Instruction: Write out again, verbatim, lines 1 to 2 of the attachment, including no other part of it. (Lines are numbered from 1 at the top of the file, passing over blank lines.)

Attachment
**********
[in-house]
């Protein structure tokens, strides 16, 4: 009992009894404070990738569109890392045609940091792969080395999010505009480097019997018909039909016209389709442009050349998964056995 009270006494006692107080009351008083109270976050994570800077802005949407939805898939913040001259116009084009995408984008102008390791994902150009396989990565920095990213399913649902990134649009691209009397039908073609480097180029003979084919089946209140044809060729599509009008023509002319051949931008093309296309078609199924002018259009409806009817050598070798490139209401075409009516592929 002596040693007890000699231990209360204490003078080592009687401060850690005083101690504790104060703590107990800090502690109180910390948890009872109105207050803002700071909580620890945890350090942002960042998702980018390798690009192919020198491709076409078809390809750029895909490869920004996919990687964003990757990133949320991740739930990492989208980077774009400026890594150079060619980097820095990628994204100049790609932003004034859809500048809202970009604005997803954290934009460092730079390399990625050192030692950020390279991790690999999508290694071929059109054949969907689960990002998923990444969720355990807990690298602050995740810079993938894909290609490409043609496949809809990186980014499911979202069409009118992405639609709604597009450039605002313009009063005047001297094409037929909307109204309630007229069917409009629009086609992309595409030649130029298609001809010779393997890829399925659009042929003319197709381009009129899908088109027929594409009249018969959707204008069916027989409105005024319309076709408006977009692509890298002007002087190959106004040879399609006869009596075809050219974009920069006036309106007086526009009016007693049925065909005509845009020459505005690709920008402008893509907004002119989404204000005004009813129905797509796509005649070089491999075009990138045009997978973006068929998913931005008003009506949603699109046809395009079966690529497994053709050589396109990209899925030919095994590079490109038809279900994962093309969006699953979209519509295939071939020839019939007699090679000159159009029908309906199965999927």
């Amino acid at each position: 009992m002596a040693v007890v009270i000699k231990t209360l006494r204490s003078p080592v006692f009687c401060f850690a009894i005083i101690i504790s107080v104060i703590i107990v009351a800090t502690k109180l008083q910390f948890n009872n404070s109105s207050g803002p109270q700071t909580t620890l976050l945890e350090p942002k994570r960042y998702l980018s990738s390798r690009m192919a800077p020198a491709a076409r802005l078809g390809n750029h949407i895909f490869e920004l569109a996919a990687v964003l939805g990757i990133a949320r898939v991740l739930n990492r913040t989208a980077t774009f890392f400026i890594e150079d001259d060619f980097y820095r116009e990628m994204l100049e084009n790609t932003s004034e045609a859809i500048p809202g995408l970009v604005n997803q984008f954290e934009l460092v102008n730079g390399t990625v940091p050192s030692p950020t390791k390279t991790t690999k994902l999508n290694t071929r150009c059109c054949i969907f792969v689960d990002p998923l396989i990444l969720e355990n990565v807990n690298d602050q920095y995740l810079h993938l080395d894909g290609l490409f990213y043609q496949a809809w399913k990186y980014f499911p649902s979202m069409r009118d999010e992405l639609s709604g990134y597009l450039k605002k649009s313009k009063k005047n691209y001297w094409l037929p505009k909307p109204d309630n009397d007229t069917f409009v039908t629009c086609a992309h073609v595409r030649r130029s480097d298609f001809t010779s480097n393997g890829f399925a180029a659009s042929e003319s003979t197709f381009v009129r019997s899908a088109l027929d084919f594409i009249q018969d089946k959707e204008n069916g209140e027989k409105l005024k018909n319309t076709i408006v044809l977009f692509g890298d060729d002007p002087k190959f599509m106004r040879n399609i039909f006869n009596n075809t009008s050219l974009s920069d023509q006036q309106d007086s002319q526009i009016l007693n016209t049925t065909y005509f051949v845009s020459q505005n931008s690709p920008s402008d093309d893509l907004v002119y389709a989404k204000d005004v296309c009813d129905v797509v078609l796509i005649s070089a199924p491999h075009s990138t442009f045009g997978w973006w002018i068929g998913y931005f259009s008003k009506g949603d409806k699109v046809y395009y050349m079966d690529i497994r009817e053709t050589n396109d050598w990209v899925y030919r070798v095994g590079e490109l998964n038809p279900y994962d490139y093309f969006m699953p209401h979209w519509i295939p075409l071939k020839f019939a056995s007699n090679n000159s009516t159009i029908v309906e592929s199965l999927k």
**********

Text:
[in-house]
């Protein structure tokens, strides 16, 4: 009992009894404070990738569109890392045609940091792969080395999010505009480097019997018909039909016209389709442009050349998964056995 009270006494006692107080009351008083109270976050994570800077802005949407939805898939913040001259116009084009995408984008102008390791994902150009396989990565920095990213399913649902990134649009691209009397039908073609480097180029003979084919089946209140044809060729599509009008023509002319051949931008093309296309078609199924002018259009409806009817050598070798490139209401075409009516592929 002596040693007890000699231990209360204490003078080592009687401060850690005083101690504790104060703590107990800090502690109180910390948890009872109105207050803002700071909580620890945890350090942002960042998702980018390798690009192919020198491709076409078809390809750029895909490869920004996919990687964003990757990133949320991740739930990492989208980077774009400026890594150079060619980097820095990628994204100049790609932003004034859809500048809202970009604005997803954290934009460092730079390399990625050192030692950020390279991790690999999508290694071929059109054949969907689960990002998923990444969720355990807990690298602050995740810079993938894909290609490409043609496949809809990186980014499911979202069409009118992405639609709604597009450039605002313009009063005047001297094409037929909307109204309630007229069917409009629009086609992309595409030649130029298609001809010779393997890829399925659009042929003319197709381009009129899908088109027929594409009249018969959707204008069916027989409105005024319309076709408006977009692509890298002007002087190959106004040879399609006869009596075809050219974009920069006036309106007086526009009016007693049925065909005509845009020459505005690709920008402008893509907004002119989404204000005004009813129905797509796509005649070089491999075009990138045009997978973006068929998913931005008003009506949603699109046809395009079966690529497994053709050589396109990209899925030919095994590079490109038809279900994962093309969006699953979209519509295939071939020839019939007699090679000159159009029908309906199965999927």